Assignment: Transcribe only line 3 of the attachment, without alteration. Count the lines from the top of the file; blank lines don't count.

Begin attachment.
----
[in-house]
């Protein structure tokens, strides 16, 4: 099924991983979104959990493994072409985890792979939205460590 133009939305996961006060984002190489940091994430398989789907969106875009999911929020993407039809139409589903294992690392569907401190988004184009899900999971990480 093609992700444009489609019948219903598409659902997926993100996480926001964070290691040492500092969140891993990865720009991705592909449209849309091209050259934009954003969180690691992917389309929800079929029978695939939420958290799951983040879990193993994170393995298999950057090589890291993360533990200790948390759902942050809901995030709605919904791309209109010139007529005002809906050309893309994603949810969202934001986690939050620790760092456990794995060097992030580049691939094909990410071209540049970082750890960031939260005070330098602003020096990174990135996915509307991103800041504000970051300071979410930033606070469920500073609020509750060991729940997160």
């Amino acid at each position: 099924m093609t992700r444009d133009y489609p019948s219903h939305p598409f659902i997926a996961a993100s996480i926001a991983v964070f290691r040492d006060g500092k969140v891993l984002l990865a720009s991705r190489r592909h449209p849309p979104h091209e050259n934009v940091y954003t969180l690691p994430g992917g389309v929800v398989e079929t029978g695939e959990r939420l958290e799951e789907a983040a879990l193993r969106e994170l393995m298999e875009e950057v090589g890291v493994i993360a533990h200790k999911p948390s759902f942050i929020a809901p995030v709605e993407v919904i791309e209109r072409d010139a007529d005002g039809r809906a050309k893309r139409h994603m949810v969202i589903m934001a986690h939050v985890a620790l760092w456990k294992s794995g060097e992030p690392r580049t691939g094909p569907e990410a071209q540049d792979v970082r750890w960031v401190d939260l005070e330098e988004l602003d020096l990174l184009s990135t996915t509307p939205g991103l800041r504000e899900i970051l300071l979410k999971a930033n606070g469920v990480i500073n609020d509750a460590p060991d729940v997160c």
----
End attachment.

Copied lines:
């Amino acid at each position: 099924m093609t992700r444009d133009y489609p019948s219903h939305p598409f659902i997926a996961a993100s996480i926001a991983v964070f290691r040492d006060g500092k969140v891993l984002l990865a720009s991705r190489r592909h449209p849309p979104h091209e050259n934009v940091y954003t969180l690691p994430g992917g389309v929800v398989e079929t029978g695939e959990r939420l958290e799951e789907a983040a879990l193993r969106e994170l393995m298999e875009e950057v090589g890291v493994i993360a533990h200790k999911p948390s759902f942050i929020a809901p995030v709605e993407v919904i791309e209109r072409d010139a007529d005002g039809r809906a050309k893309r139409h994603m949810v969202i589903m934001a986690h939050v985890a620790l760092w456990k294992s794995g060097e992030p690392r580049t691939g094909p569907e990410a071209q540049d792979v970082r750890w960031v401190d939260l005070e330098e988004l602003d020096l990174l184009s990135t996915t509307p939205g991103l800041r504000e899900i970051l300071l979410k999971a930033n606070g469920v990480i500073n609020d509750a460590p060991d729940v997160c």